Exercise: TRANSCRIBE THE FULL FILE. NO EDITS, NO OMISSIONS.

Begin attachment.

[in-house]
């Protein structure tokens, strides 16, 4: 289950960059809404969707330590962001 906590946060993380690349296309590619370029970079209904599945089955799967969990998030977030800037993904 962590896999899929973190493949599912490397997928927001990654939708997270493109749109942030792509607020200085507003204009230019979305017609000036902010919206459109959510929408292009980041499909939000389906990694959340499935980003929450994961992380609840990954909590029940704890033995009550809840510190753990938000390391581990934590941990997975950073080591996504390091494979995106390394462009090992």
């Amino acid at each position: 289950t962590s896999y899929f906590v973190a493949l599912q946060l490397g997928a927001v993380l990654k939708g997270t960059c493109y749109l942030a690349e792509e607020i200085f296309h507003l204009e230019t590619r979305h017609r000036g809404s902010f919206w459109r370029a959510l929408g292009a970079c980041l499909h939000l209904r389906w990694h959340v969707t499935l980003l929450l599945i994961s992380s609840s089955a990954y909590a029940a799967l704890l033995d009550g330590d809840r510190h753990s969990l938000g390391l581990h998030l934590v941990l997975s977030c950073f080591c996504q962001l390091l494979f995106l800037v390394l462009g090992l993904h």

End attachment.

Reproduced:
[in-house]
């Protein structure tokens, strides 16, 4: 289950960059809404969707330590962001 906590946060993380690349296309590619370029970079209904599945089955799967969990998030977030800037993904 962590896999899929973190493949599912490397997928927001990654939708997270493109749109942030792509607020200085507003204009230019979305017609000036902010919206459109959510929408292009980041499909939000389906990694959340499935980003929450994961992380609840990954909590029940704890033995009550809840510190753990938000390391581990934590941990997975950073080591996504390091494979995106390394462009090992």
């Amino acid at each position: 289950t962590s896999y899929f906590v973190a493949l599912q946060l490397g997928a927001v993380l990654k939708g997270t960059c493109y749109l942030a690349e792509e607020i200085f296309h507003l204009e230019t590619r979305h017609r000036g809404s902010f919206w459109r370029a959510l929408g292009a970079c980041l499909h939000l209904r389906w990694h959340v969707t499935l980003l929450l599945i994961s992380s609840s089955a990954y909590a029940a799967l704890l033995d009550g330590d809840r510190h753990s969990l938000g390391l581990h998030l934590v941990l997975s977030c950073f080591c996504q962001l390091l494979f995106l800037v390394l462009g090992l993904h």